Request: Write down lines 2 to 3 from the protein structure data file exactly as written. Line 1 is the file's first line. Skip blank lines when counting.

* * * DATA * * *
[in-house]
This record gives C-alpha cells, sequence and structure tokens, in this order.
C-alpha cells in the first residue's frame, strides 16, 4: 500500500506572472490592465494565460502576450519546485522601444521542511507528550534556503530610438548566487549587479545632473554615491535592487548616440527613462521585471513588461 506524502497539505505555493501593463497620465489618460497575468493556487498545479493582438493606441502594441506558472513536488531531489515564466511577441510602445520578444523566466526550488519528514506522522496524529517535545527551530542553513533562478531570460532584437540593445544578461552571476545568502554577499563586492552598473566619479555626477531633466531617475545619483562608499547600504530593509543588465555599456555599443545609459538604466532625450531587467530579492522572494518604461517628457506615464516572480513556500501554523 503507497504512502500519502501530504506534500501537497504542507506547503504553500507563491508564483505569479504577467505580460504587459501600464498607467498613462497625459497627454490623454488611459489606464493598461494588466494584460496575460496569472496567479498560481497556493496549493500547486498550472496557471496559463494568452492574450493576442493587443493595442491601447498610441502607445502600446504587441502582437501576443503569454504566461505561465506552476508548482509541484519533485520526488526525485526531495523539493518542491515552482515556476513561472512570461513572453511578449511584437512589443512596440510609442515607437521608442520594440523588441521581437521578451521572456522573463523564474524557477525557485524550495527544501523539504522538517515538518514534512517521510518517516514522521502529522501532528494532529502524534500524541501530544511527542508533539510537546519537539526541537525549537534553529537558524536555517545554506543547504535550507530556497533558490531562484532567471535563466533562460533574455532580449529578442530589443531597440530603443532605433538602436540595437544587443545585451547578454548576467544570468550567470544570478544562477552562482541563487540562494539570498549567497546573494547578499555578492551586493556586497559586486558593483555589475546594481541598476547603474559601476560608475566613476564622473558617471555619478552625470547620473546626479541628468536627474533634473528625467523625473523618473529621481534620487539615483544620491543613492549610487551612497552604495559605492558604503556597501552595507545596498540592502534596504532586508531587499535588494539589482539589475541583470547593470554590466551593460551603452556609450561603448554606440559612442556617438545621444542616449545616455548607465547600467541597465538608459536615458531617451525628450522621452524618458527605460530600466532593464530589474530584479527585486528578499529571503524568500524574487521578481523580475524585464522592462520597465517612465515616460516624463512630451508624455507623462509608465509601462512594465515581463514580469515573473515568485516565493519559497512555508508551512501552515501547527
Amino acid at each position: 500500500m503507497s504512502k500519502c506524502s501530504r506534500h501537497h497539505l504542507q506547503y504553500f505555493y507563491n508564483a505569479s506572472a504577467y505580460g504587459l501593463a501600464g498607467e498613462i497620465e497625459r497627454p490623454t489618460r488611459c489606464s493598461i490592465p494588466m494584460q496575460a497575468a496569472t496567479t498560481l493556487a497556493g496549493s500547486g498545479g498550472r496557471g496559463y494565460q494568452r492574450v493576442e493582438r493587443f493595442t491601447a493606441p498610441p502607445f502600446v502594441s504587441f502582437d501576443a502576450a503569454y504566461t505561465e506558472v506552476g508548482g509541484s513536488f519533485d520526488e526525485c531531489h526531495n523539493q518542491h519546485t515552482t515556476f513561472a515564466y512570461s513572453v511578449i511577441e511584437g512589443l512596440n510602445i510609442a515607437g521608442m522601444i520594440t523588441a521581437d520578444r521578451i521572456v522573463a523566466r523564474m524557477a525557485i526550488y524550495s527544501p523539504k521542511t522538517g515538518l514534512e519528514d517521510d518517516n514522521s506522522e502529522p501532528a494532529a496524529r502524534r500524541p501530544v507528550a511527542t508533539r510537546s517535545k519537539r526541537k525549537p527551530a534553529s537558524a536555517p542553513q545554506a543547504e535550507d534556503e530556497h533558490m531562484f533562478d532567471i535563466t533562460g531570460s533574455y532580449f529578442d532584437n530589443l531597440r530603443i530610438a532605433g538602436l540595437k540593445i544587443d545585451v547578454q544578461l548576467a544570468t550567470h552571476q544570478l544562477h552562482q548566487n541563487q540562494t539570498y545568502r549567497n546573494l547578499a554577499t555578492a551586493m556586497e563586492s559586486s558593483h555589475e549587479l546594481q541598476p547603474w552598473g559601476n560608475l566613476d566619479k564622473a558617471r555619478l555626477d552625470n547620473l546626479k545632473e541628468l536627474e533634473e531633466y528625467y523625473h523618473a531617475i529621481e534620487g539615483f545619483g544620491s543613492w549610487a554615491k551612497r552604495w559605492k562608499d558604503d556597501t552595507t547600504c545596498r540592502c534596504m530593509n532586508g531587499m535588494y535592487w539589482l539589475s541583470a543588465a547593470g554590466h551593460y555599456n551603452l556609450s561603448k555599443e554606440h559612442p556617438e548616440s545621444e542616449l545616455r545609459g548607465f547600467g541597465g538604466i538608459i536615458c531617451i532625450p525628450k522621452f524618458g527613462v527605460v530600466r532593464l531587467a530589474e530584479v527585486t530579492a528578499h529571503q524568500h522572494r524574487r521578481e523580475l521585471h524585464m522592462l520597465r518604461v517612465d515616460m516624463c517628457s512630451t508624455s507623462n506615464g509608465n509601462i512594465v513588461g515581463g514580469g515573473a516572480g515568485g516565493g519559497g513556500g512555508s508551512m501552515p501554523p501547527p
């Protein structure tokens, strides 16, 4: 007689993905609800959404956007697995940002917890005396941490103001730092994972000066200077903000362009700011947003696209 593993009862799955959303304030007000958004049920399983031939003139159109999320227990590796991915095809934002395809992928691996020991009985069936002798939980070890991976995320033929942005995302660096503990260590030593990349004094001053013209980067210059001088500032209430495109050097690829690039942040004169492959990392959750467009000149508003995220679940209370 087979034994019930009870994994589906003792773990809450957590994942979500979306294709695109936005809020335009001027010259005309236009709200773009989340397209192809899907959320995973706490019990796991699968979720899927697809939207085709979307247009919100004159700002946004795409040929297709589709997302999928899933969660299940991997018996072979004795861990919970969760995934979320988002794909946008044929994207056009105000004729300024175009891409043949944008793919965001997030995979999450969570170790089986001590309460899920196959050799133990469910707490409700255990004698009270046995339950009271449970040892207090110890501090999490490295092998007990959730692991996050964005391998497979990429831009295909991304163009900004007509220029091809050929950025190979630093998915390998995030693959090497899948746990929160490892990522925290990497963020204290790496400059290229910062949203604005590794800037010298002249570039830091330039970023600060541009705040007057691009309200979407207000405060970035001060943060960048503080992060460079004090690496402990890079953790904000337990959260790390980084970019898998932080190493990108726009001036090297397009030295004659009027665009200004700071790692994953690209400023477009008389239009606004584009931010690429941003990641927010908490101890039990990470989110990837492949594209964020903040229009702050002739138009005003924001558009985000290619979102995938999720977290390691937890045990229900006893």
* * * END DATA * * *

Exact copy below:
This record gives C-alpha cells, sequence and structure tokens, in this order.
C-alpha cells in the first residue's frame, strides 16, 4: 500500500506572472490592465494565460502576450519546485522601444521542511507528550534556503530610438548566487549587479545632473554615491535592487548616440527613462521585471513588461 506524502497539505505555493501593463497620465489618460497575468493556487498545479493582438493606441502594441506558472513536488531531489515564466511577441510602445520578444523566466526550488519528514506522522496524529517535545527551530542553513533562478531570460532584437540593445544578461552571476545568502554577499563586492552598473566619479555626477531633466531617475545619483562608499547600504530593509543588465555599456555599443545609459538604466532625450531587467530579492522572494518604461517628457506615464516572480513556500501554523 503507497504512502500519502501530504506534500501537497504542507506547503504553500507563491508564483505569479504577467505580460504587459501600464498607467498613462497625459497627454490623454488611459489606464493598461494588466494584460496575460496569472496567479498560481497556493496549493500547486498550472496557471496559463494568452492574450493576442493587443493595442491601447498610441502607445502600446504587441502582437501576443503569454504566461505561465506552476508548482509541484519533485520526488526525485526531495523539493518542491515552482515556476513561472512570461513572453511578449511584437512589443512596440510609442515607437521608442520594440523588441521581437521578451521572456522573463523564474524557477525557485524550495527544501523539504522538517515538518514534512517521510518517516514522521502529522501532528494532529502524534500524541501530544511527542508533539510537546519537539526541537525549537534553529537558524536555517545554506543547504535550507530556497533558490531562484532567471535563466533562460533574455532580449529578442530589443531597440530603443532605433538602436540595437544587443545585451547578454548576467544570468550567470544570478544562477552562482541563487540562494539570498549567497546573494547578499555578492551586493556586497559586486558593483555589475546594481541598476547603474559601476560608475566613476564622473558617471555619478552625470547620473546626479541628468536627474533634473528625467523625473523618473529621481534620487539615483544620491543613492549610487551612497552604495559605492558604503556597501552595507545596498540592502534596504532586508531587499535588494539589482539589475541583470547593470554590466551593460551603452556609450561603448554606440559612442556617438545621444542616449545616455548607465547600467541597465538608459536615458531617451525628450522621452524618458527605460530600466532593464530589474530584479527585486528578499529571503524568500524574487521578481523580475524585464522592462520597465517612465515616460516624463512630451508624455507623462509608465509601462512594465515581463514580469515573473515568485516565493519559497512555508508551512501552515501547527